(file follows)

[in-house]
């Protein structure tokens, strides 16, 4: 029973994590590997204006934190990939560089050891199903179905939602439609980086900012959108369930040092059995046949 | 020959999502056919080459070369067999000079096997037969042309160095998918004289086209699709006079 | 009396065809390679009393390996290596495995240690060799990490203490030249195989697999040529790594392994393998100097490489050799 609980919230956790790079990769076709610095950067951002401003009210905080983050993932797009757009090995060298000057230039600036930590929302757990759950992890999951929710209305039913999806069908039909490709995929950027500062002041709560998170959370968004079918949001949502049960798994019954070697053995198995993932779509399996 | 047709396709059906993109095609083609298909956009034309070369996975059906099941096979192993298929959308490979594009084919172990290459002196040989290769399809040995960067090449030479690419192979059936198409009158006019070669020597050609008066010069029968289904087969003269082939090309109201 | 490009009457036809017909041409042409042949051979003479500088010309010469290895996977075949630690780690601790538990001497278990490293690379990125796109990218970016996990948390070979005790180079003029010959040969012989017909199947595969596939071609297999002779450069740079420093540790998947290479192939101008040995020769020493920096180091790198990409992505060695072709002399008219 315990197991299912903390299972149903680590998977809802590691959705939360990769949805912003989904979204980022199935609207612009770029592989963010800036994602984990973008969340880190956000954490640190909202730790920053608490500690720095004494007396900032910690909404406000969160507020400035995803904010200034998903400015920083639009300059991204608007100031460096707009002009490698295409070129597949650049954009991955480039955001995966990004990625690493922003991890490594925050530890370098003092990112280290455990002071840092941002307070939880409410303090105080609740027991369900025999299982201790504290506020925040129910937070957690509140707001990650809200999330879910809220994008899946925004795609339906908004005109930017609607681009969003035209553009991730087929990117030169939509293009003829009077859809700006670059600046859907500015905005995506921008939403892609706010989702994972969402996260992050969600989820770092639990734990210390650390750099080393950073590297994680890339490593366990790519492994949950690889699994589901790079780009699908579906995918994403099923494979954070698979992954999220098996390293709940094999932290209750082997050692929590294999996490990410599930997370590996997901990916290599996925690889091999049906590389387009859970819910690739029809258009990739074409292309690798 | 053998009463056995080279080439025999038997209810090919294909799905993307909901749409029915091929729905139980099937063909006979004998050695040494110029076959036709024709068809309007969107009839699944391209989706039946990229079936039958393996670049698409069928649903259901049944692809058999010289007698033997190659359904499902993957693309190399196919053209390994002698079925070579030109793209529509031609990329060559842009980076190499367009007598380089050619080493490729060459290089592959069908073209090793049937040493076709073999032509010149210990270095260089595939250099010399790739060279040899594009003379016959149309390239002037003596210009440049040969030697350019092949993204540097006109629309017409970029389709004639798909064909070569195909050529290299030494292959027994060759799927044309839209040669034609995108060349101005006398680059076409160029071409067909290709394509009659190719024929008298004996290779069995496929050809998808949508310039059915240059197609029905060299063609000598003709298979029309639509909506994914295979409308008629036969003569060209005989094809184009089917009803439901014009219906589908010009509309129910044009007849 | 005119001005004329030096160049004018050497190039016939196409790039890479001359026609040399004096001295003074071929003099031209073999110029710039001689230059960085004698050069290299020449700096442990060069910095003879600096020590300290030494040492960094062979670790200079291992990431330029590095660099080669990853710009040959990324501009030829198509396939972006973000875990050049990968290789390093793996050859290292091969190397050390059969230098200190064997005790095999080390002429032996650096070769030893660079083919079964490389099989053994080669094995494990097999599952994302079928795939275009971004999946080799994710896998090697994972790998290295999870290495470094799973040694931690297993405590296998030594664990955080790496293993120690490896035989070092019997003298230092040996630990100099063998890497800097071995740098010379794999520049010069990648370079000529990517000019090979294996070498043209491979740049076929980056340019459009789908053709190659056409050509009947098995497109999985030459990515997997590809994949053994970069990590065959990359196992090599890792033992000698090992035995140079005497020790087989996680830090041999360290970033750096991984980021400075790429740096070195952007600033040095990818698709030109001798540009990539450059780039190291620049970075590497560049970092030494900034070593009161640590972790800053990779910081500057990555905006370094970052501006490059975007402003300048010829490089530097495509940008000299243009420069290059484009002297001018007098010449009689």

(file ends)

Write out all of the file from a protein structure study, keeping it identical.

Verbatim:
[in-house]
């Protein structure tokens, strides 16, 4: 029973994590590997204006934190990939560089050891199903179905939602439609980086900012959108369930040092059995046949 | 020959999502056919080459070369067999000079096997037969042309160095998918004289086209699709006079 | 009396065809390679009393390996290596495995240690060799990490203490030249195989697999040529790594392994393998100097490489050799 609980919230956790790079990769076709610095950067951002401003009210905080983050993932797009757009090995060298000057230039600036930590929302757990759950992890999951929710209305039913999806069908039909490709995929950027500062002041709560998170959370968004079918949001949502049960798994019954070697053995198995993932779509399996 | 047709396709059906993109095609083609298909956009034309070369996975059906099941096979192993298929959308490979594009084919172990290459002196040989290769399809040995960067090449030479690419192979059936198409009158006019070669020597050609008066010069029968289904087969003269082939090309109201 | 490009009457036809017909041409042409042949051979003479500088010309010469290895996977075949630690780690601790538990001497278990490293690379990125796109990218970016996990948390070979005790180079003029010959040969012989017909199947595969596939071609297999002779450069740079420093540790998947290479192939101008040995020769020493920096180091790198990409992505060695072709002399008219 315990197991299912903390299972149903680590998977809802590691959705939360990769949805912003989904979204980022199935609207612009770029592989963010800036994602984990973008969340880190956000954490640190909202730790920053608490500690720095004494007396900032910690909404406000969160507020400035995803904010200034998903400015920083639009300059991204608007100031460096707009002009490698295409070129597949650049954009991955480039955001995966990004990625690493922003991890490594925050530890370098003092990112280290455990002071840092941002307070939880409410303090105080609740027991369900025999299982201790504290506020925040129910937070957690509140707001990650809200999330879910809220994008899946925004795609339906908004005109930017609607681009969003035209553009991730087929990117030169939509293009003829009077859809700006670059600046859907500015905005995506921008939403892609706010989702994972969402996260992050969600989820770092639990734990210390650390750099080393950073590297994680890339490593366990790519492994949950690889699994589901790079780009699908579906995918994403099923494979954070698979992954999220098996390293709940094999932290209750082997050692929590294999996490990410599930997370590996997901990916290599996925690889091999049906590389387009859970819910690739029809258009990739074409292309690798 | 053998009463056995080279080439025999038997209810090919294909799905993307909901749409029915091929729905139980099937063909006979004998050695040494110029076959036709024709068809309007969107009839699944391209989706039946990229079936039958393996670049698409069928649903259901049944692809058999010289007698033997190659359904499902993957693309190399196919053209390994002698079925070579030109793209529509031609990329060559842009980076190499367009007598380089050619080493490729060459290089592959069908073209090793049937040493076709073999032509010149210990270095260089595939250099010399790739060279040899594009003379016959149309390239002037003596210009440049040969030697350019092949993204540097006109629309017409970029389709004639798909064909070569195909050529290299030494292959027994060759799927044309839209040669034609995108060349101005006398680059076409160029071409067909290709394509009659190719024929008298004996290779069995496929050809998808949508310039059915240059197609029905060299063609000598003709298979029309639509909506994914295979409308008629036969003569060209005989094809184009089917009803439901014009219906589908010009509309129910044009007849 | 005119001005004329030096160049004018050497190039016939196409790039890479001359026609040399004096001295003074071929003099031209073999110029710039001689230059960085004698050069290299020449700096442990060069910095003879600096020590300290030494040492960094062979670790200079291992990431330029590095660099080669990853710009040959990324501009030829198509396939972006973000875990050049990968290789390093793996050859290292091969190397050390059969230098200190064997005790095999080390002429032996650096070769030893660079083919079964490389099989053994080669094995494990097999599952994302079928795939275009971004999946080799994710896998090697994972790998290295999870290495470094799973040694931690297993405590296998030594664990955080790496293993120690490896035989070092019997003298230092040996630990100099063998890497800097071995740098010379794999520049010069990648370079000529990517000019090979294996070498043209491979740049076929980056340019459009789908053709190659056409050509009947098995497109999985030459990515997997590809994949053994970069990590065959990359196992090599890792033992000698090992035995140079005497020790087989996680830090041999360290970033750096991984980021400075790429740096070195952007600033040095990818698709030109001798540009990539450059780039190291620049970075590497560049970092030494900034070593009161640590972790800053990779910081500057990555905006370094970052501006490059975007402003300048010829490089530097495509940008000299243009420069290059484009002297001018007098010449009689």